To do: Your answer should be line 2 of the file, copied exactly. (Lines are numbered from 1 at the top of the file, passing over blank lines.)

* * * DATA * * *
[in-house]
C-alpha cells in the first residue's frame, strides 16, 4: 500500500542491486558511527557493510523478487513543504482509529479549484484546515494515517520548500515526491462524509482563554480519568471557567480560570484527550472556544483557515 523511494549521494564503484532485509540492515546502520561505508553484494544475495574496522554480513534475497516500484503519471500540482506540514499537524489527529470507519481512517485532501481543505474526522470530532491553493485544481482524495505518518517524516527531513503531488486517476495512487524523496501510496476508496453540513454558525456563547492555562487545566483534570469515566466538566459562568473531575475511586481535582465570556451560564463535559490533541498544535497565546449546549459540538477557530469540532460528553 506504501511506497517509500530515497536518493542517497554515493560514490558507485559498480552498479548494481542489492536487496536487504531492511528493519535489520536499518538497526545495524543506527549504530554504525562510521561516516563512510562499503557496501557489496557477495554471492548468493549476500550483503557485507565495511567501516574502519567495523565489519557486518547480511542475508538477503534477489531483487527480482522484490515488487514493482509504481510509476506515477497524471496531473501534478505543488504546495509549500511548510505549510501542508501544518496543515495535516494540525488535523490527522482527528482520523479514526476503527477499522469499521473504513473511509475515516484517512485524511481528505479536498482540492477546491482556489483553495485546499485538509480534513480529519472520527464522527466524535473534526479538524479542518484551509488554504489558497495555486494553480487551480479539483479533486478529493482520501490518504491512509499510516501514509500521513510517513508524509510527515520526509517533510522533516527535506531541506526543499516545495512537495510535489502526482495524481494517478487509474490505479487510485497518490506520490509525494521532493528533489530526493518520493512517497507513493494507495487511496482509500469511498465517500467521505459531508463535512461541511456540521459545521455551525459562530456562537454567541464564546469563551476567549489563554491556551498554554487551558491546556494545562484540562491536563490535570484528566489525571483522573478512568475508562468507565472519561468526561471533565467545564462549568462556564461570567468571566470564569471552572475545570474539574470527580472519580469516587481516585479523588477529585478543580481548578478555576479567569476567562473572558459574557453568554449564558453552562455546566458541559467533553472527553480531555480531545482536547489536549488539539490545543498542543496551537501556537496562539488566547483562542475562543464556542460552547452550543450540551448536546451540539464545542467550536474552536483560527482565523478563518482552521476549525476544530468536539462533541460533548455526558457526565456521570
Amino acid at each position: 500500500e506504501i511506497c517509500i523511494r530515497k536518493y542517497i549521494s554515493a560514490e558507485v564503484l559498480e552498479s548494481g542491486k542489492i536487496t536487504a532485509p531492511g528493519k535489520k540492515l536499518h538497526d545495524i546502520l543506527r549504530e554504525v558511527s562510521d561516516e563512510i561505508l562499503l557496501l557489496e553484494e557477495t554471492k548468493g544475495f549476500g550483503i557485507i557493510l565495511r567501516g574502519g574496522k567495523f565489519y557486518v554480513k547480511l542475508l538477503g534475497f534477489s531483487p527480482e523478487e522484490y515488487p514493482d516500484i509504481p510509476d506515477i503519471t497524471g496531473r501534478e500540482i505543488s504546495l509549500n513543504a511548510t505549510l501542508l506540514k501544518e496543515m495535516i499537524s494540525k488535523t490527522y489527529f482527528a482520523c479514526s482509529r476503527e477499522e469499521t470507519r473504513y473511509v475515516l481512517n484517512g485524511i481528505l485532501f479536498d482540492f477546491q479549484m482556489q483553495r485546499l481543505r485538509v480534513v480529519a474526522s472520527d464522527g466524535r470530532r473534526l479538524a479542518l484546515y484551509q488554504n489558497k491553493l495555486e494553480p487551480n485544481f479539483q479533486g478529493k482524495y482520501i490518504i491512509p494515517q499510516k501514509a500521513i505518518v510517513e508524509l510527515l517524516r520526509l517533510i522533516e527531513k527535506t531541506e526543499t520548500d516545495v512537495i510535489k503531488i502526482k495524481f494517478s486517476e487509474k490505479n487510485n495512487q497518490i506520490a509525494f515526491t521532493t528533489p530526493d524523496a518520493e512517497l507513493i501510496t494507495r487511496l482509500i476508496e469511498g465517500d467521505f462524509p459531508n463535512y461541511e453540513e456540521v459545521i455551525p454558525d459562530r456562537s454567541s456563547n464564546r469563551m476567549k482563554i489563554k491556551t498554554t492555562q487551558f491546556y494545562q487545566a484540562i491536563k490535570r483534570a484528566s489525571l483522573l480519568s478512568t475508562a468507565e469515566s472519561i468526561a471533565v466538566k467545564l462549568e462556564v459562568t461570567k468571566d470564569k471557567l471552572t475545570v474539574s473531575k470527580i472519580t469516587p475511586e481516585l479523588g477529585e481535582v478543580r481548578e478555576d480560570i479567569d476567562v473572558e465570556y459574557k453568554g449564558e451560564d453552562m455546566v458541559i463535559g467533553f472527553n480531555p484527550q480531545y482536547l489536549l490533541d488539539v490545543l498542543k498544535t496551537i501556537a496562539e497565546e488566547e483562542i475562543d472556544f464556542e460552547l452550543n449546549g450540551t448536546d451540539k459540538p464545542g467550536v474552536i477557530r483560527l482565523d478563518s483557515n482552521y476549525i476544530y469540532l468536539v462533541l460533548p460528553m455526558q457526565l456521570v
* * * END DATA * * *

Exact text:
C-alpha cells in the first residue's frame, strides 16, 4: 500500500542491486558511527557493510523478487513543504482509529479549484484546515494515517520548500515526491462524509482563554480519568471557567480560570484527550472556544483557515 523511494549521494564503484532485509540492515546502520561505508553484494544475495574496522554480513534475497516500484503519471500540482506540514499537524489527529470507519481512517485532501481543505474526522470530532491553493485544481482524495505518518517524516527531513503531488486517476495512487524523496501510496476508496453540513454558525456563547492555562487545566483534570469515566466538566459562568473531575475511586481535582465570556451560564463535559490533541498544535497565546449546549459540538477557530469540532460528553 506504501511506497517509500530515497536518493542517497554515493560514490558507485559498480552498479548494481542489492536487496536487504531492511528493519535489520536499518538497526545495524543506527549504530554504525562510521561516516563512510562499503557496501557489496557477495554471492548468493549476500550483503557485507565495511567501516574502519567495523565489519557486518547480511542475508538477503534477489531483487527480482522484490515488487514493482509504481510509476506515477497524471496531473501534478505543488504546495509549500511548510505549510501542508501544518496543515495535516494540525488535523490527522482527528482520523479514526476503527477499522469499521473504513473511509475515516484517512485524511481528505479536498482540492477546491482556489483553495485546499485538509480534513480529519472520527464522527466524535473534526479538524479542518484551509488554504489558497495555486494553480487551480479539483479533486478529493482520501490518504491512509499510516501514509500521513510517513508524509510527515520526509517533510522533516527535506531541506526543499516545495512537495510535489502526482495524481494517478487509474490505479487510485497518490506520490509525494521532493528533489530526493518520493512517497507513493494507495487511496482509500469511498465517500467521505459531508463535512461541511456540521459545521455551525459562530456562537454567541464564546469563551476567549489563554491556551498554554487551558491546556494545562484540562491536563490535570484528566489525571483522573478512568475508562468507565472519561468526561471533565467545564462549568462556564461570567468571566470564569471552572475545570474539574470527580472519580469516587481516585479523588477529585478543580481548578478555576479567569476567562473572558459574557453568554449564558453552562455546566458541559467533553472527553480531555480531545482536547489536549488539539490545543498542543496551537501556537496562539488566547483562542475562543464556542460552547452550543450540551448536546451540539464545542467550536474552536483560527482565523478563518482552521476549525476544530468536539462533541460533548455526558457526565456521570